Joan Each Rowan has no idea how many people her salons have helped throughout the years.

The evidence, however, quietly speaks for itself.

You can see it in the disappearing "how to get help" brochures off the counter. You'll spot it on tab flyers that hang on a wall or bulletin board β€” the ones where you tear off a strip with a number to call.

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When a three-man moving crew saw a woman frantically running out of a dental office in Chicago, they knew she was in trouble. And they knew they could help.

Josh Lara, Cody Grant, and Mike Zaininger were unloading a truck in Chicago's West Loop back in October when a woman ran up to them, asking to use their phone, telling them that someone was shooting.

That someone was the woman's abusive ex-boyfriend. He was carrying a gun, and he was looking for her. "She knew she was being looked for, the way she was hiding," Zaininger told DNA Info Chicago at the time. "It was just our instinct to try and protect and help her," Lara said.

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When asked about her plans to seek pay equity for women and combat domestic violence against them, in a debate in Portland on Sept. 30, Oregon Governor Kate Brown defended her record, revealing a painful, personal detail in the process:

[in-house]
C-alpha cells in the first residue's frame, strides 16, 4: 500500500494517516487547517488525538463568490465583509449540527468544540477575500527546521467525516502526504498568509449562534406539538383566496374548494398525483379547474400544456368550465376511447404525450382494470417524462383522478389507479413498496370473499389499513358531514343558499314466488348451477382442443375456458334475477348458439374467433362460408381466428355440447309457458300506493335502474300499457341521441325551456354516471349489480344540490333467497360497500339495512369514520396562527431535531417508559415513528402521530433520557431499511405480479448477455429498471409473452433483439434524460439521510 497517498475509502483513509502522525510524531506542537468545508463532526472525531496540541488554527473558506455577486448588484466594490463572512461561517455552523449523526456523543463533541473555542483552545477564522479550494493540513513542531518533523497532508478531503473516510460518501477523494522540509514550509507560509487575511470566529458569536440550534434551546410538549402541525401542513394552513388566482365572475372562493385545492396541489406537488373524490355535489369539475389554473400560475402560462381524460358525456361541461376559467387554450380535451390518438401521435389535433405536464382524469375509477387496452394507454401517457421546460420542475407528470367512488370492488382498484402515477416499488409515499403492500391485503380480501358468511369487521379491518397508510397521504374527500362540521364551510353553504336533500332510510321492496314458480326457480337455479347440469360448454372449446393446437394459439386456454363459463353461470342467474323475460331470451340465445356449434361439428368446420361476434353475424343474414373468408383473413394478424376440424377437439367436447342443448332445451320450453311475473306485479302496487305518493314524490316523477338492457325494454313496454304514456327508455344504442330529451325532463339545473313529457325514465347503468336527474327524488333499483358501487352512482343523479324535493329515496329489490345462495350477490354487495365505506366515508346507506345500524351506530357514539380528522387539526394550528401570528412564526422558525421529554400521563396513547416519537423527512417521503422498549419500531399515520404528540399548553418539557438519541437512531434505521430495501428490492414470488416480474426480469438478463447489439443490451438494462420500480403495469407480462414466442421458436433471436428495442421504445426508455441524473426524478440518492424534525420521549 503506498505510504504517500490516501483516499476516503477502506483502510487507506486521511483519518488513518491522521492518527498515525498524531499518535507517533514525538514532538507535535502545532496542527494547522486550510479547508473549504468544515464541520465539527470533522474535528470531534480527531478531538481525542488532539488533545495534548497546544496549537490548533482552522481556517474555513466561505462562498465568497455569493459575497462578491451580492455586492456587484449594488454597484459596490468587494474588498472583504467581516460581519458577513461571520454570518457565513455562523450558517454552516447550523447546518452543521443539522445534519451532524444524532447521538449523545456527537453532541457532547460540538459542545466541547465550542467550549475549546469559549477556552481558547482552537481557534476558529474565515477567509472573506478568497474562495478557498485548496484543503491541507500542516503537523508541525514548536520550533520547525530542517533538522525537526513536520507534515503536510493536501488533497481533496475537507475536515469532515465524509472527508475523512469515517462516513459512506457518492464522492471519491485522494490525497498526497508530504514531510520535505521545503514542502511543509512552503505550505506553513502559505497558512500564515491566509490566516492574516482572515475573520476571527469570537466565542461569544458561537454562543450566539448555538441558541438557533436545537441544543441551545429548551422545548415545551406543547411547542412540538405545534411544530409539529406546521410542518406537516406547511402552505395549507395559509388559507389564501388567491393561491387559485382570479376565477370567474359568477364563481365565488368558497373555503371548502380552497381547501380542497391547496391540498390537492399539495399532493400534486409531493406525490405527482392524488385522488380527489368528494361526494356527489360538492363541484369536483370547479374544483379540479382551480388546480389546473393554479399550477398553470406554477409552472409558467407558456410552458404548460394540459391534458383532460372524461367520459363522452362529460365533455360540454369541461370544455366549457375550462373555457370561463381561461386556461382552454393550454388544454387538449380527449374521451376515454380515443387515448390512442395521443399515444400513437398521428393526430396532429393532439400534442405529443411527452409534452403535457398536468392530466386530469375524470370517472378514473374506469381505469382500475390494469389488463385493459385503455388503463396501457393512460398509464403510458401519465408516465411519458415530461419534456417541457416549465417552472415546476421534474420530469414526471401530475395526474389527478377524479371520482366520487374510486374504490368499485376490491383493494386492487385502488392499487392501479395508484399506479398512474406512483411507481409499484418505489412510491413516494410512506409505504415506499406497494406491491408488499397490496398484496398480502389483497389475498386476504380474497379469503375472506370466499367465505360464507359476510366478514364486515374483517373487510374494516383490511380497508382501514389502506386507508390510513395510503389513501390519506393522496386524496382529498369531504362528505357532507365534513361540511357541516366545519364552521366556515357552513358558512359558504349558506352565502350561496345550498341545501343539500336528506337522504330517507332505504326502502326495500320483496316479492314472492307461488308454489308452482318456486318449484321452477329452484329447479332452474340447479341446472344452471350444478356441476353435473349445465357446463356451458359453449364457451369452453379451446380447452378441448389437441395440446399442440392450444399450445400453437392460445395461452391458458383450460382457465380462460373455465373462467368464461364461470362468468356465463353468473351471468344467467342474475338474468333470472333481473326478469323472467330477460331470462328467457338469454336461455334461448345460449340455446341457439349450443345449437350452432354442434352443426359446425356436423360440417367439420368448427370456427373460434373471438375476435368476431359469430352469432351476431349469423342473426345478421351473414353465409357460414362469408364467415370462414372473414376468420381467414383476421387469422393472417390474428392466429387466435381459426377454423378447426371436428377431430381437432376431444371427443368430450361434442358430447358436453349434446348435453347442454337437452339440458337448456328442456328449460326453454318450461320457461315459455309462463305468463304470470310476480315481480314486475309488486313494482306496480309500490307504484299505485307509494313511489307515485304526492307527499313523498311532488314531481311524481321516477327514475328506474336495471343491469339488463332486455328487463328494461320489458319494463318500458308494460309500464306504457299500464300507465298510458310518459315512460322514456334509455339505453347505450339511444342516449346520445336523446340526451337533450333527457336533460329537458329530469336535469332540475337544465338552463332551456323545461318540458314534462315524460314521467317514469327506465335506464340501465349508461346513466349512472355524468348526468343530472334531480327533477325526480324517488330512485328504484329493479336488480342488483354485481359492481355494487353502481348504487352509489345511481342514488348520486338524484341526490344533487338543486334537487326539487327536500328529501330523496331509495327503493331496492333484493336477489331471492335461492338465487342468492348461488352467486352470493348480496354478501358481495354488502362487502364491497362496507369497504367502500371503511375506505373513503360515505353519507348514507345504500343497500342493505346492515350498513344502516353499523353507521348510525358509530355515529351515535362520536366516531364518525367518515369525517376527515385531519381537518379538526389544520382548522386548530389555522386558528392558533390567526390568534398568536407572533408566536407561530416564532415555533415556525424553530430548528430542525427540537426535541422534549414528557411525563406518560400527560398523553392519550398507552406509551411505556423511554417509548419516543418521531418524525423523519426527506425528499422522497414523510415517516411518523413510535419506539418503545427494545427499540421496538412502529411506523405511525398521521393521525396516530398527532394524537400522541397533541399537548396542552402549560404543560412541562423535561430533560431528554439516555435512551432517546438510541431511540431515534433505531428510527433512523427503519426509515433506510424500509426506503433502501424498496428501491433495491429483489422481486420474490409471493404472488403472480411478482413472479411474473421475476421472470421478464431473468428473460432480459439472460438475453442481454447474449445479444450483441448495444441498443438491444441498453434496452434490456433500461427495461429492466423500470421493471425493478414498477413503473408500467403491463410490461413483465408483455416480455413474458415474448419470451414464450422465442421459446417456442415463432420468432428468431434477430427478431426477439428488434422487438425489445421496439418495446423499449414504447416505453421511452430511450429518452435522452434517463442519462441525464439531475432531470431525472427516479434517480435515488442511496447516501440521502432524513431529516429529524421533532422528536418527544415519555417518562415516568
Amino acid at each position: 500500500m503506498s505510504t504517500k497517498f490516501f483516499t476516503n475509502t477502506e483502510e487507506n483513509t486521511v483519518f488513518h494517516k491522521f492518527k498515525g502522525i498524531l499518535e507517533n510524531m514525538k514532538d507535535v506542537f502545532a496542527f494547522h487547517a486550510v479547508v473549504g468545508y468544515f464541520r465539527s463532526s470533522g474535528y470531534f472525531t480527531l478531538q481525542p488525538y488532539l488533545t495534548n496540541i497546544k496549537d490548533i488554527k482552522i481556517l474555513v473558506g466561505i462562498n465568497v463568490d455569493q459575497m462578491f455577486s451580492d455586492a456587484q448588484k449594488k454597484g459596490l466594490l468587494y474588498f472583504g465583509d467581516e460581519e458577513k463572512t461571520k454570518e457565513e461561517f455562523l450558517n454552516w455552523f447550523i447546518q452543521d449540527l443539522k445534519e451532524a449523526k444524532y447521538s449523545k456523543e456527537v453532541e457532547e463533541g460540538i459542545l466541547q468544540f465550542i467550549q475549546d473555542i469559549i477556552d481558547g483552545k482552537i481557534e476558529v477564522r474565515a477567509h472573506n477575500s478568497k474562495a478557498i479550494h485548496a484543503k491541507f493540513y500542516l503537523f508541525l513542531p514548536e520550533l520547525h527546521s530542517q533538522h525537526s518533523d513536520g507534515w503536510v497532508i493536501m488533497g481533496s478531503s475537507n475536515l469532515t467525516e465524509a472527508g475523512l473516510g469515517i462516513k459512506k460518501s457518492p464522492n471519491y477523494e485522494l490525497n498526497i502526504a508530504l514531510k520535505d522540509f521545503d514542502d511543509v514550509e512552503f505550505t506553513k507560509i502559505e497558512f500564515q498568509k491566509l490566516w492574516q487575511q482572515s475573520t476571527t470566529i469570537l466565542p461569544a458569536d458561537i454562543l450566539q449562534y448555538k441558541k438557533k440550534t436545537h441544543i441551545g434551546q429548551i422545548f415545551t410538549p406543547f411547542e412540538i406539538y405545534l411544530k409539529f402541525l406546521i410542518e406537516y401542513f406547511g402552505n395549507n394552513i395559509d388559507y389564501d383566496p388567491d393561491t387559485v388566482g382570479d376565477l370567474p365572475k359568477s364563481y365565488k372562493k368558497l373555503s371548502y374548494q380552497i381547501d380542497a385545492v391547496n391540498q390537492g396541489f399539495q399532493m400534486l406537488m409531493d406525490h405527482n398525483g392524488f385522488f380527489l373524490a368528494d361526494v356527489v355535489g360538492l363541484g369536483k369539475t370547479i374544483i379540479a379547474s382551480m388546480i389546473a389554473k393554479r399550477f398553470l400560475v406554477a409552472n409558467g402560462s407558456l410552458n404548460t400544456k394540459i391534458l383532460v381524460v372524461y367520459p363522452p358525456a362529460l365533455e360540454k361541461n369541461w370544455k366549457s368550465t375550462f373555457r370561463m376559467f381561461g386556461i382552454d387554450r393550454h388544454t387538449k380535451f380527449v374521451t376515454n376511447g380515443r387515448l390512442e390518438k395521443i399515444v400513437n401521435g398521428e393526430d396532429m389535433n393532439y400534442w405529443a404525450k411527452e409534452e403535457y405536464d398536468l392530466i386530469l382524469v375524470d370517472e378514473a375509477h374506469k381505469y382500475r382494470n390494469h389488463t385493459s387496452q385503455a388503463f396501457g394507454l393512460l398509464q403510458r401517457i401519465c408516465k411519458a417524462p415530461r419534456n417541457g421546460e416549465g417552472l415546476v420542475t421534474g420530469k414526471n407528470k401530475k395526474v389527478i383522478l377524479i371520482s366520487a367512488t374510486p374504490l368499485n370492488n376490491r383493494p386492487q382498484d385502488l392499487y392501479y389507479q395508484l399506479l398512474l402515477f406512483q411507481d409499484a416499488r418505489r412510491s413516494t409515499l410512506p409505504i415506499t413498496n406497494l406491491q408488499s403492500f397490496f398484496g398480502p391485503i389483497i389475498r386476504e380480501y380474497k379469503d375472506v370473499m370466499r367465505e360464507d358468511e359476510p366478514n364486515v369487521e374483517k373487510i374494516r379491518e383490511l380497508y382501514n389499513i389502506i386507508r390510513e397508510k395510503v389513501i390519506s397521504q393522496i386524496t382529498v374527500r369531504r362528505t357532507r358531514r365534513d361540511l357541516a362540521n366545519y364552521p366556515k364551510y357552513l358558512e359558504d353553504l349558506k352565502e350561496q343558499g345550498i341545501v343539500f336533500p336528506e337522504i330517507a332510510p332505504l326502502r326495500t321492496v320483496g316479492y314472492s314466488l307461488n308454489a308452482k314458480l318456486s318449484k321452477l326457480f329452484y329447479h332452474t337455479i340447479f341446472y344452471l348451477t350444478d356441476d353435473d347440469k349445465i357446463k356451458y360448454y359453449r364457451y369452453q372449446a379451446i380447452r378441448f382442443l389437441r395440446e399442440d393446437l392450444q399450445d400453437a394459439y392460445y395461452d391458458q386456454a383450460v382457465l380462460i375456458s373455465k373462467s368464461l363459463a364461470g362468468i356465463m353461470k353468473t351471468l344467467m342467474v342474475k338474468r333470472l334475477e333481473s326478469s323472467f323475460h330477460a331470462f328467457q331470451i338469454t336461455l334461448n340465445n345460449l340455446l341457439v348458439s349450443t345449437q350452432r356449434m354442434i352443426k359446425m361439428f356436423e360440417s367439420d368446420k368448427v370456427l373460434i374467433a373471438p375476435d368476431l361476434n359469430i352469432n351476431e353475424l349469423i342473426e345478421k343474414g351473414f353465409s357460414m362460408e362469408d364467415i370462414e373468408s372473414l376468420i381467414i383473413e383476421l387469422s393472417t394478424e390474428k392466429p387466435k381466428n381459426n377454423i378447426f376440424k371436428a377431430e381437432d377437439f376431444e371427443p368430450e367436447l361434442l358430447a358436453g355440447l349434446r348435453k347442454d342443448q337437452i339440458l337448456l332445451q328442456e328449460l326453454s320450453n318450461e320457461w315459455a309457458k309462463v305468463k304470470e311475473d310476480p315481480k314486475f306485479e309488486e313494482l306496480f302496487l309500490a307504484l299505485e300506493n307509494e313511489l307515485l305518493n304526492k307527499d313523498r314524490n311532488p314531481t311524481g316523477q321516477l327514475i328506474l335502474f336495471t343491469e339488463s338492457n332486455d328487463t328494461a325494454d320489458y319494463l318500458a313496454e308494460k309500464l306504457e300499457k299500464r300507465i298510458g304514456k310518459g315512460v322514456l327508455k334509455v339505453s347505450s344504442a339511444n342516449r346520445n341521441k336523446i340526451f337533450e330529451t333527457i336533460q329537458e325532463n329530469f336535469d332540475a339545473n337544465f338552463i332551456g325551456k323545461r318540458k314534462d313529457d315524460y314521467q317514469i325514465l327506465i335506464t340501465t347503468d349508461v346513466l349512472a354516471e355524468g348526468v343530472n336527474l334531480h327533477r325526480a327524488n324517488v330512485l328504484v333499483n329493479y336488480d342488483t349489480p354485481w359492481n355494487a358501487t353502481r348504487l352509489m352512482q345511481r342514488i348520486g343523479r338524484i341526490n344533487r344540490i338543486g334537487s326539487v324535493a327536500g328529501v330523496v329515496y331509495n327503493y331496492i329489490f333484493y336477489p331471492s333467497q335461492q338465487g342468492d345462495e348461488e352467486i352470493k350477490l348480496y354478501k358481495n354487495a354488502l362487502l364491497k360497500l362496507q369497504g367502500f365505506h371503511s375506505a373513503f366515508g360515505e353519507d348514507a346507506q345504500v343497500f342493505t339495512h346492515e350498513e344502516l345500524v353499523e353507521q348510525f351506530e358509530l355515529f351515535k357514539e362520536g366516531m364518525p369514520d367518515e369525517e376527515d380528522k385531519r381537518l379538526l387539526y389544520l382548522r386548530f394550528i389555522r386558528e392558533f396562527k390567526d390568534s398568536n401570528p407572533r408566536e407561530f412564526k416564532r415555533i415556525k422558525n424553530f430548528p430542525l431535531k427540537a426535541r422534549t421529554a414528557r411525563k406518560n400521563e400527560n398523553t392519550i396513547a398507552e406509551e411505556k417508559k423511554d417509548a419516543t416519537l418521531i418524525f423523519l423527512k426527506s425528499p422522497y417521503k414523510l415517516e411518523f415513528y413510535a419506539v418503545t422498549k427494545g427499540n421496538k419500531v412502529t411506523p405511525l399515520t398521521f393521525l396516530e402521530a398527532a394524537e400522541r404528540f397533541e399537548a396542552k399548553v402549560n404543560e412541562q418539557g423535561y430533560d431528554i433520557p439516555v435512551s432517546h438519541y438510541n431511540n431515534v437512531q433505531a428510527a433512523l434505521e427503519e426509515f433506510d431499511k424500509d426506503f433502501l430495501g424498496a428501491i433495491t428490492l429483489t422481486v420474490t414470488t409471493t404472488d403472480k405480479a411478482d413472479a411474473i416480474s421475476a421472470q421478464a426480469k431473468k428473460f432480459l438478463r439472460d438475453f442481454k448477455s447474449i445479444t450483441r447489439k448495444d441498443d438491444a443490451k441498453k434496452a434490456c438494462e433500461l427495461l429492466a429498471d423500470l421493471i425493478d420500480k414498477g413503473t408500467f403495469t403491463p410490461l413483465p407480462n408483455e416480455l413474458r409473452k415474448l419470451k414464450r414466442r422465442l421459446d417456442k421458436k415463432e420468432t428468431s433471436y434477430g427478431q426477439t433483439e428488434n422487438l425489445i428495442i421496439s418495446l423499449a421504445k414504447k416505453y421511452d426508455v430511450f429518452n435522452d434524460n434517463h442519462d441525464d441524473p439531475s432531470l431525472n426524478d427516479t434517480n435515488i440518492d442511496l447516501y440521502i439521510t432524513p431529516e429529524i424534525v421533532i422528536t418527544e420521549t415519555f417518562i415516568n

"I know what it feels like to be a victim of domestic violence," Brown said. "I know what it feels like to represent clients that can't get restraining orders on abusive partners. That's why I spent a number of years in the Oregon legislature strengthening Oregon's domestic violence and sexual assault laws, including increasing penalties for domestic violence when a child was present."

Governor Kate Brown holds a press conference after the shooting at Umpqua Community College in Roseburg, Oregon. Photo by Scott Olson/Getty Images.

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